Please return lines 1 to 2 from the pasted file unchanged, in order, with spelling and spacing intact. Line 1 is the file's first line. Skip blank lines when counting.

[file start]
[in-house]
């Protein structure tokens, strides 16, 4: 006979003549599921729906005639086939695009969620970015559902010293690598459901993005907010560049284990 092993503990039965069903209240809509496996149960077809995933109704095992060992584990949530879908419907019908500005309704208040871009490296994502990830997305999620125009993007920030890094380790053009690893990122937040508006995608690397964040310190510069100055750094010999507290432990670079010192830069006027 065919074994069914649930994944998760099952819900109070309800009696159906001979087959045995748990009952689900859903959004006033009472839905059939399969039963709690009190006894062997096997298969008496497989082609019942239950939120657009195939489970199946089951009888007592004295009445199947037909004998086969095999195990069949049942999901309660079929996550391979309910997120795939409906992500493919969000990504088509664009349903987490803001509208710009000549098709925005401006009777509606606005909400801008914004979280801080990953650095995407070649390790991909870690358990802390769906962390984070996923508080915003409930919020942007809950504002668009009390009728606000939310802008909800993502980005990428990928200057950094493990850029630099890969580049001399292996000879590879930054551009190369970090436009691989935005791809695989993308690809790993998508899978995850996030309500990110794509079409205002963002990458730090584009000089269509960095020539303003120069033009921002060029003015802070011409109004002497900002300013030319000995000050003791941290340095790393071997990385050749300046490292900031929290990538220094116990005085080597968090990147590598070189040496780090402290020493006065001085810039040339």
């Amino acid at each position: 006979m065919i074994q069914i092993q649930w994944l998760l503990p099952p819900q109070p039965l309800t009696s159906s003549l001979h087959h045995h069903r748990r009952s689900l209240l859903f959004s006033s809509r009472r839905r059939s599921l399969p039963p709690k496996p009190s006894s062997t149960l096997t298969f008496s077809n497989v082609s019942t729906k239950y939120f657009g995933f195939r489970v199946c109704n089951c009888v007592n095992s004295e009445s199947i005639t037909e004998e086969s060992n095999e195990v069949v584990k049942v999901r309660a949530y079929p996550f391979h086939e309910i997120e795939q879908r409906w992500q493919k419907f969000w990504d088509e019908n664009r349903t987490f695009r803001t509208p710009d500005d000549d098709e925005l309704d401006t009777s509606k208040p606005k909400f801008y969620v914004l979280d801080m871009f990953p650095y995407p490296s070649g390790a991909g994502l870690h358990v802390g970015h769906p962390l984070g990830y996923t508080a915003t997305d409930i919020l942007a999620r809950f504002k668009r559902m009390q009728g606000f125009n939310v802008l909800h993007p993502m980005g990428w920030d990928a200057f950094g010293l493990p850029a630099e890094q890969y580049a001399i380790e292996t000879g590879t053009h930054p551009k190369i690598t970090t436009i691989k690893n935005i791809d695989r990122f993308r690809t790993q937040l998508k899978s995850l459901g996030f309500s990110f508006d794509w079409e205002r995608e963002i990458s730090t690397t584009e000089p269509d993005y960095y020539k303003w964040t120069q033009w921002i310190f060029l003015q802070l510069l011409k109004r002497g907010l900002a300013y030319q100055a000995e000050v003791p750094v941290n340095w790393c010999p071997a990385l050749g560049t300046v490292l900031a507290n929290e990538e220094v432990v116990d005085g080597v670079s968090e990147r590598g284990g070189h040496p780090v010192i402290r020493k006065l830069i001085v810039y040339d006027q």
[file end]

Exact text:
[in-house]
């Protein structure tokens, strides 16, 4: 006979003549599921729906005639086939695009969620970015559902010293690598459901993005907010560049284990 092993503990039965069903209240809509496996149960077809995933109704095992060992584990949530879908419907019908500005309704208040871009490296994502990830997305999620125009993007920030890094380790053009690893990122937040508006995608690397964040310190510069100055750094010999507290432990670079010192830069006027 065919074994069914649930994944998760099952819900109070309800009696159906001979087959045995748990009952689900859903959004006033009472839905059939399969039963709690009190006894062997096997298969008496497989082609019942239950939120657009195939489970199946089951009888007592004295009445199947037909004998086969095999195990069949049942999901309660079929996550391979309910997120795939409906992500493919969000990504088509664009349903987490803001509208710009000549098709925005401006009777509606606005909400801008914004979280801080990953650095995407070649390790991909870690358990802390769906962390984070996923508080915003409930919020942007809950504002668009009390009728606000939310802008909800993502980005990428990928200057950094493990850029630099890969580049001399292996000879590879930054551009190369970090436009691989935005791809695989993308690809790993998508899978995850996030309500990110794509079409205002963002990458730090584009000089269509960095020539303003120069033009921002060029003015802070011409109004002497900002300013030319000995000050003791941290340095790393071997990385050749300046490292900031929290990538220094116990005085080597968090990147590598070189040496780090402290020493006065001085810039040339």